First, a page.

Like many I fell for a Facebook trend recently which consisted of posting your senior photo in support of this year’s graduating class. I don’t actually have my senior photo anymore because it was a few years ago, but I do have my old yearbook, so I pulled it out and took a pic of my old photo. And posted it with some encouraging words for this year’s seniors who are basically missing out on a pretty fun part of their lives while we take our corona break.
But I started thinking. Was that post more about me than it was the seniors? Probably. I mean, I looked good at 18. We all looked better than we do now, let’s be honest. I got a lot of nice comments on the photo, too, and those are always good. But how in the hell was it supposed to make today’s seniors feel better?
So, as an act of contrition, I wrote a poem, and not just any poem, either. An Italian sonnet, which is widely regarded as a difficult form. Here goes:
I am a librarian. No joke. A lot of people might not know that about me, but I did receive my Masters in Library and Information Sciences from the University of North Carolina at Greensboro. Today being the first day of School Library Month, I thought I’d take a moment to reminisce about the effect libraries in general had on me in my formative years.
My first memory of a library is not a very pleasant one. Our school library was a dark area right in the middle of the building with no windows. On the best of days, it wasn’t a welcoming space. I was probably about seven or eight on this particular day. I had an assignment to learn how to use the encyclopedias (back in the days before Google). I can’t remember what my assignment was, but I do remember noticing a little cluster of my classmates in a corner with an encyclopedia. Curious, I joined them.
Someone had found a picture of a statue. A naked man statue. Not much bigger than postage stamp size and in grainy black-and-white, it nonetheless held our third-grade attention like no teacher ever could. Until the blue-haired librarian found us.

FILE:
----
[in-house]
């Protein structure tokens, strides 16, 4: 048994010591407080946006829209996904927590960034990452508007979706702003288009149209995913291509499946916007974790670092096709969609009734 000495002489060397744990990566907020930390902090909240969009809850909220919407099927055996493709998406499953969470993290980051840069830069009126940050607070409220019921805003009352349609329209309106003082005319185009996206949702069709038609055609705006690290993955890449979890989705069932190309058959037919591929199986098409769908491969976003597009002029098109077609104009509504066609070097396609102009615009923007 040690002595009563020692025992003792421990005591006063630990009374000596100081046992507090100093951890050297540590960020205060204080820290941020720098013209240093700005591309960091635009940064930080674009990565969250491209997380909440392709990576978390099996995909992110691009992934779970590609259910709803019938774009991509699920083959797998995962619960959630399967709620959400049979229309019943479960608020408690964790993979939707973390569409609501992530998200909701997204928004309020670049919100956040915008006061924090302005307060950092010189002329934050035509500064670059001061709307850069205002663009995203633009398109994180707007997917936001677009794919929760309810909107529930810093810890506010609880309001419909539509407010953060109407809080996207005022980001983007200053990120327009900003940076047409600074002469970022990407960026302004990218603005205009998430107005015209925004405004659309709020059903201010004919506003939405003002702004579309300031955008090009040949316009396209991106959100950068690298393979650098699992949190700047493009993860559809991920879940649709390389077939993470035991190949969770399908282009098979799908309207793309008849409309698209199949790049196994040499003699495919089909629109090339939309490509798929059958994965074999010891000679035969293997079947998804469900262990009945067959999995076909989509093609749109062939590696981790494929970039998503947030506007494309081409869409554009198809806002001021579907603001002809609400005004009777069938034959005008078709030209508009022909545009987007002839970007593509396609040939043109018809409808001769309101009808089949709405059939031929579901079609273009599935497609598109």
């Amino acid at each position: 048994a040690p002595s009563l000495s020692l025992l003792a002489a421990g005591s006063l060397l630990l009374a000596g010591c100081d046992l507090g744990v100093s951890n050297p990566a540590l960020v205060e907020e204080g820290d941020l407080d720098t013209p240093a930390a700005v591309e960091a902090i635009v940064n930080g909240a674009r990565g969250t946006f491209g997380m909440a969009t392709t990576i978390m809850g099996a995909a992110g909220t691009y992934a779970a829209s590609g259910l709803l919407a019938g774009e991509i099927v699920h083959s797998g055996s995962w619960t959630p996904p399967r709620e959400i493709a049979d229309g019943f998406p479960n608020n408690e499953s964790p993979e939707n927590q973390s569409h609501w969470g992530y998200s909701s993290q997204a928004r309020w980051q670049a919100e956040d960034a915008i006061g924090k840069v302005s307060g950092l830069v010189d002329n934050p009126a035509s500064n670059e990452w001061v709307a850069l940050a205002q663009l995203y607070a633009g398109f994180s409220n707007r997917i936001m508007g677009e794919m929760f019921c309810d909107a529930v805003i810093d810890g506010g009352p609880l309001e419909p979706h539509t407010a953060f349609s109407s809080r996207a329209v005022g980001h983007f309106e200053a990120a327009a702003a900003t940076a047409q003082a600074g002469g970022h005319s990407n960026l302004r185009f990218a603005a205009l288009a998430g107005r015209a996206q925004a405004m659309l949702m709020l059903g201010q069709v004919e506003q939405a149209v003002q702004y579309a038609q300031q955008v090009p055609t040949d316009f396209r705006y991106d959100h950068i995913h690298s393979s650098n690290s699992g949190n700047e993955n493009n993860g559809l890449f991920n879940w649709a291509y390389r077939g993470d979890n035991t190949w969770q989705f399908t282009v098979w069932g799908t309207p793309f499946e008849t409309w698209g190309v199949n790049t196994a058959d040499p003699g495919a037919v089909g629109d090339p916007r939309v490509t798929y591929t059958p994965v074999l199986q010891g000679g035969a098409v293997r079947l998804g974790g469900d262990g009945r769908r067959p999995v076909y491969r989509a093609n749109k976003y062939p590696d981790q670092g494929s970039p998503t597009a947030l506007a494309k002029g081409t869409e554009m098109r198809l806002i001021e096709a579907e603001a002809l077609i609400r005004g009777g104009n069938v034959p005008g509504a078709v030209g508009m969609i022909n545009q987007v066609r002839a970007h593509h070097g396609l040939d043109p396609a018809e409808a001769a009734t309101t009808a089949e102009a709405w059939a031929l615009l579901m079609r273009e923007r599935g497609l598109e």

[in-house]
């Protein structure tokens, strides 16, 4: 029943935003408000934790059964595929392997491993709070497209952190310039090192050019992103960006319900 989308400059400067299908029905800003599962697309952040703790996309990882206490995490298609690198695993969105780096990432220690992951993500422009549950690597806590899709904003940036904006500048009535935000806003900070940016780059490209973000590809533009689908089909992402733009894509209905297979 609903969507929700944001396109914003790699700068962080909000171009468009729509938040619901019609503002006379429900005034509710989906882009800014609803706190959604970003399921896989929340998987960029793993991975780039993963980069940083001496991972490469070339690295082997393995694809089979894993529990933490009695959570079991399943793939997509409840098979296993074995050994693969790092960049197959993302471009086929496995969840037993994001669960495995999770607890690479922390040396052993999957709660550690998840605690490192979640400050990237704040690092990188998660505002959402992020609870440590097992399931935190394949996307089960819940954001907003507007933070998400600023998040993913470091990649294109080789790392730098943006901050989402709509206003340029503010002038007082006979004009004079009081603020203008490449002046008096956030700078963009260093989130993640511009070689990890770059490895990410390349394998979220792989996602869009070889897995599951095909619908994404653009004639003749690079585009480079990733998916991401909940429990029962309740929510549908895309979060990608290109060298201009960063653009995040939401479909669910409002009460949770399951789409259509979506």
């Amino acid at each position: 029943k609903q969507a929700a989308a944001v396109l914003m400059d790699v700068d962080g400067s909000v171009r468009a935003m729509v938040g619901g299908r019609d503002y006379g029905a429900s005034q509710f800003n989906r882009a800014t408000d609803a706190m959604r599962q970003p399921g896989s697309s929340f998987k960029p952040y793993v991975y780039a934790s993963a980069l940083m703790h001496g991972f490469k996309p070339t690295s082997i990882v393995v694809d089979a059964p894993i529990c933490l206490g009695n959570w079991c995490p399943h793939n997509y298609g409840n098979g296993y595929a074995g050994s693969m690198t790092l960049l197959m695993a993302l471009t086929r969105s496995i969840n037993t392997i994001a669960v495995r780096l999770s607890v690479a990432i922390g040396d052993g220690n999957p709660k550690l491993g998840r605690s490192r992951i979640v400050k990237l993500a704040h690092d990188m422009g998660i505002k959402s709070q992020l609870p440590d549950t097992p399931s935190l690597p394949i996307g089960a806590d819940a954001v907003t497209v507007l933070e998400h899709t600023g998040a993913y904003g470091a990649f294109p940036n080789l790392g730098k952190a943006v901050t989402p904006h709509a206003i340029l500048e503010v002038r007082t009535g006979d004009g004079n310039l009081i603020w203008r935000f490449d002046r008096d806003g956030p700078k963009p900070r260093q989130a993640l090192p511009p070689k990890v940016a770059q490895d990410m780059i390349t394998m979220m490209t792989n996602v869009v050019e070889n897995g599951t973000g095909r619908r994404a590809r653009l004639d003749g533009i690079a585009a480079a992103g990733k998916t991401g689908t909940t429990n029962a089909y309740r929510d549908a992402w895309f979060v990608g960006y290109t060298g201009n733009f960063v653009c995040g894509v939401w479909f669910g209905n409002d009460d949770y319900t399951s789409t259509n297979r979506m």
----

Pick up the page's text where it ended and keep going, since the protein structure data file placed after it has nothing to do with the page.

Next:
I kid you not in the least, she had blue hair. And when she was angry–which she unfortunately often was–it all seemed to stand on end. That day was the angriest I ever saw her. She snatched the encyclopedia away from our unworthy childish hands. “That is art!” she snapped. (Or something close to those words.) “It is not something to be giggled about!”
Being a timid child, I fled to the darkest corner of the library, my cheeks burning, certain I was going to be found and led to the principal’s office, probably even be accused of being the ringleader pervert.
Nothing of the sort happened, of course, and I’ve learned to think of my blue-haired elementary school librarian as a sort of benefactor. She wasn’t the one who convinced me to go into library science, but she helped form my philosophy that a library needs to be a friendly place–for children, especially. No, the people who convinced me to go into library science were my “Ladies of the Library”. I discovered them when I was about twelve years old and started volunteering at the Transylvania County Public Library. Beautiful, happy souls who loved their work, these ladies took me under their collective wing and nurtured my love of books and reading.
It seems fitting to me that it was at the public library–the library my mother took me on weekly trips to from the time I learned to read, the first library I ever got a “library card” at–that I first fell in love with the idea of the preservation of knowledge. As for my ladies of the library, I remember them all with a great deal of fondness. I still have the little bookmark they gave me when I graduated from high school. They made the library a friendly place for me, and I thank them for it.
But the path that led me to becoming a librarian started there in my elementary school library. In the dark, foreboding corner of a dusty space filled with moldering books and guarded by a fierce, blue-haired custodian. God bless her.
So tell me…what is your first memory of a library?